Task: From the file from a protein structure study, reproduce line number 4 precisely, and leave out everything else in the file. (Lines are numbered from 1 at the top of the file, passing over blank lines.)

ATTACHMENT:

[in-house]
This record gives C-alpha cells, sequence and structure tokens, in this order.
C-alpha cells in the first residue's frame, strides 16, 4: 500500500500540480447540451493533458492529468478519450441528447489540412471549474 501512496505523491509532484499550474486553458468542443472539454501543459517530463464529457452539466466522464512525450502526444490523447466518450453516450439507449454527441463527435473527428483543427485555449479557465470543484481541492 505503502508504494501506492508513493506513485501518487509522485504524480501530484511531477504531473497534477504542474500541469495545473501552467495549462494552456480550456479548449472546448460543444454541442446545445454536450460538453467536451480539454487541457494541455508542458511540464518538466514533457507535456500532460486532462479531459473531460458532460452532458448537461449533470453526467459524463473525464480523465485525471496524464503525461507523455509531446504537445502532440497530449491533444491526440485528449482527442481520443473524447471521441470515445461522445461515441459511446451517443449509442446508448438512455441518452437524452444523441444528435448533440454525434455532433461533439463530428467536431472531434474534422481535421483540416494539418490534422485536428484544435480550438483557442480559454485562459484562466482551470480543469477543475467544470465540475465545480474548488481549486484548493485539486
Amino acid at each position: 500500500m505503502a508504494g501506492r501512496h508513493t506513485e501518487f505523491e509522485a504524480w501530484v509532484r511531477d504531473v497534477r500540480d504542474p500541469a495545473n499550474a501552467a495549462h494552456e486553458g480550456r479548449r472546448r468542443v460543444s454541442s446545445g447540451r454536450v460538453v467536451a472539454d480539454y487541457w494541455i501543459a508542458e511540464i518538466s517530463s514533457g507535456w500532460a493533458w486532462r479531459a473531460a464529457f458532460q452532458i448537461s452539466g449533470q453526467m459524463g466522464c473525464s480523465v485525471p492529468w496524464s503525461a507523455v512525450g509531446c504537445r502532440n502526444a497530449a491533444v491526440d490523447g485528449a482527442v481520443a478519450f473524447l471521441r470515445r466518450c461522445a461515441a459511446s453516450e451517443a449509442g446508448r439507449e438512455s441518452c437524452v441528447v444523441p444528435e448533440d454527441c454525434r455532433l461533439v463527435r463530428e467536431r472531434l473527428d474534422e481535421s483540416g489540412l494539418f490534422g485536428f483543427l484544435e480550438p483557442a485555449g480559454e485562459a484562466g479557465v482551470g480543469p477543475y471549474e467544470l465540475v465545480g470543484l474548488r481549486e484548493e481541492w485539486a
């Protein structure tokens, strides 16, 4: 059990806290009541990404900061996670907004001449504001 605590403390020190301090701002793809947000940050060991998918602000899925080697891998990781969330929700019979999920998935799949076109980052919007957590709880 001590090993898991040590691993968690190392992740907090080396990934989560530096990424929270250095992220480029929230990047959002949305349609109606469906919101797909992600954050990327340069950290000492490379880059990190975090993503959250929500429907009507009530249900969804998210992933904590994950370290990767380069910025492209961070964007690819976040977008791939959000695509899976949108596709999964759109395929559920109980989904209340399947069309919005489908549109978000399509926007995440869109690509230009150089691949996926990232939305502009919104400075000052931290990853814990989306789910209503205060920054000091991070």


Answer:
Amino acid at each position: 500500500m505503502a508504494g501506492r501512496h508513493t506513485e501518487f505523491e509522485a504524480w501530484v509532484r511531477d504531473v497534477r500540480d504542474p500541469a495545473n499550474a501552467a495549462h494552456e486553458g480550456r479548449r472546448r468542443v460543444s454541442s446545445g447540451r454536450v460538453v467536451a472539454d480539454y487541457w494541455i501543459a508542458e511540464i518538466s517530463s514533457g507535456w500532460a493533458w486532462r479531459a473531460a464529457f458532460q452532458i448537461s452539466g449533470q453526467m459524463g466522464c473525464s480523465v485525471p492529468w496524464s503525461a507523455v512525450g509531446c504537445r502532440n502526444a497530449a491533444v491526440d490523447g485528449a482527442v481520443a478519450f473524447l471521441r470515445r466518450c461522445a461515441a459511446s453516450e451517443a449509442g446508448r439507449e438512455s441518452c437524452v441528447v444523441p444528435e448533440d454527441c454525434r455532433l461533439v463527435r463530428e467536431r472531434l473527428d474534422e481535421s483540416g489540412l494539418f490534422g485536428f483543427l484544435e480550438p483557442a485555449g480559454e485562459a484562466g479557465v482551470g480543469p477543475y471549474e467544470l465540475v465545480g470543484l474548488r481549486e484548493e481541492w485539486a